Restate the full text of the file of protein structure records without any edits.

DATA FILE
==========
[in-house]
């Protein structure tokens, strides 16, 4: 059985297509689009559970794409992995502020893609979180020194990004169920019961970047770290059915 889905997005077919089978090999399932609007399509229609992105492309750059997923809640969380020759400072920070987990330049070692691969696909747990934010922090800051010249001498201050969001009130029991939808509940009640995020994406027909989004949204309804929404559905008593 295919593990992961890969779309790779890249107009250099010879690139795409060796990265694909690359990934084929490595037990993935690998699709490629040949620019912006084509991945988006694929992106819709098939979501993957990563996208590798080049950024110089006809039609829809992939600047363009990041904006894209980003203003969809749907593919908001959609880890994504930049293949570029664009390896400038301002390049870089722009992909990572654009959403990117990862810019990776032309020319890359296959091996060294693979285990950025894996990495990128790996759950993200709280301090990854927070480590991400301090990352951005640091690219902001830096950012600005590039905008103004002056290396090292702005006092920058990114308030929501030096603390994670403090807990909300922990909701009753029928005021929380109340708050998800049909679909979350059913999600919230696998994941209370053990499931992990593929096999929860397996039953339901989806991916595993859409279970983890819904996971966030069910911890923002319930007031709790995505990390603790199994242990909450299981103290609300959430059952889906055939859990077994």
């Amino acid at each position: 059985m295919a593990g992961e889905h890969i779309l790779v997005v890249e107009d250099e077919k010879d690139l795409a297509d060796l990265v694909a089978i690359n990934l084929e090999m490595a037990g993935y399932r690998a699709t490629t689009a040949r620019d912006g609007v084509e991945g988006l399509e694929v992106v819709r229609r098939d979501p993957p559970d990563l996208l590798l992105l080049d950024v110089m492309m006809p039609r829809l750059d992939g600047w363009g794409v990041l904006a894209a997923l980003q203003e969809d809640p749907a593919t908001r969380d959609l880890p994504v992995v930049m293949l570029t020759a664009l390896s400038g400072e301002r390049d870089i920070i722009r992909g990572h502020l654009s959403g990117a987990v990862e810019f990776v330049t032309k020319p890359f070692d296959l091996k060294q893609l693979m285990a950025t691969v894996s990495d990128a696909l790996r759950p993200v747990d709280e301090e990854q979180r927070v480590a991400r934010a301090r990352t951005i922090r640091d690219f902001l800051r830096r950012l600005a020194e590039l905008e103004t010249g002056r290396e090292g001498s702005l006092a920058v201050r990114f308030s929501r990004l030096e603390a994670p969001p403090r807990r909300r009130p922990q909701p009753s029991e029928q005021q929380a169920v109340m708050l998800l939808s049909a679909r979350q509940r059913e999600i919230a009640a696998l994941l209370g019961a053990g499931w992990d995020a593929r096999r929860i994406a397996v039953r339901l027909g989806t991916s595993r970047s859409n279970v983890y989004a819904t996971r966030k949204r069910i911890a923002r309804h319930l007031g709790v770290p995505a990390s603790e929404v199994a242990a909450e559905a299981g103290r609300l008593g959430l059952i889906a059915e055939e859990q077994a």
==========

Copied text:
[in-house]
């Protein structure tokens, strides 16, 4: 059985297509689009559970794409992995502020893609979180020194990004169920019961970047770290059915 889905997005077919089978090999399932609007399509229609992105492309750059997923809640969380020759400072920070987990330049070692691969696909747990934010922090800051010249001498201050969001009130029991939808509940009640995020994406027909989004949204309804929404559905008593 295919593990992961890969779309790779890249107009250099010879690139795409060796990265694909690359990934084929490595037990993935690998699709490629040949620019912006084509991945988006694929992106819709098939979501993957990563996208590798080049950024110089006809039609829809992939600047363009990041904006894209980003203003969809749907593919908001959609880890994504930049293949570029664009390896400038301002390049870089722009992909990572654009959403990117990862810019990776032309020319890359296959091996060294693979285990950025894996990495990128790996759950993200709280301090990854927070480590991400301090990352951005640091690219902001830096950012600005590039905008103004002056290396090292702005006092920058990114308030929501030096603390994670403090807990909300922990909701009753029928005021929380109340708050998800049909679909979350059913999600919230696998994941209370053990499931992990593929096999929860397996039953339901989806991916595993859409279970983890819904996971966030069910911890923002319930007031709790995505990390603790199994242990909450299981103290609300959430059952889906055939859990077994």
């Amino acid at each position: 059985m295919a593990g992961e889905h890969i779309l790779v997005v890249e107009d250099e077919k010879d690139l795409a297509d060796l990265v694909a089978i690359n990934l084929e090999m490595a037990g993935y399932r690998a699709t490629t689009a040949r620019d912006g609007v084509e991945g988006l399509e694929v992106v819709r229609r098939d979501p993957p559970d990563l996208l590798l992105l080049d950024v110089m492309m006809p039609r829809l750059d992939g600047w363009g794409v990041l904006a894209a997923l980003q203003e969809d809640p749907a593919t908001r969380d959609l880890p994504v992995v930049m293949l570029t020759a664009l390896s400038g400072e301002r390049d870089i920070i722009r992909g990572h502020l654009s959403g990117a987990v990862e810019f990776v330049t032309k020319p890359f070692d296959l091996k060294q893609l693979m285990a950025t691969v894996s990495d990128a696909l790996r759950p993200v747990d709280e301090e990854q979180r927070v480590a991400r934010a301090r990352t951005i922090r640091d690219f902001l800051r830096r950012l600005a020194e590039l905008e103004t010249g002056r290396e090292g001498s702005l006092a920058v201050r990114f308030s929501r990004l030096e603390a994670p969001p403090r807990r909300r009130p922990q909701p009753s029991e029928q005021q929380a169920v109340m708050l998800l939808s049909a679909r979350q509940r059913e999600i919230a009640a696998l994941l209370g019961a053990g499931w992990d995020a593929r096999r929860i994406a397996v039953r339901l027909g989806t991916s595993r970047s859409n279970v983890y989004a819904t996971r966030k949204r069910i911890a923002r309804h319930l007031g709790v770290p995505a990390s603790e929404v199994a242990a909450e559905a299981g103290r609300l008593g959430l059952i889906a059915e055939e859990q077994a």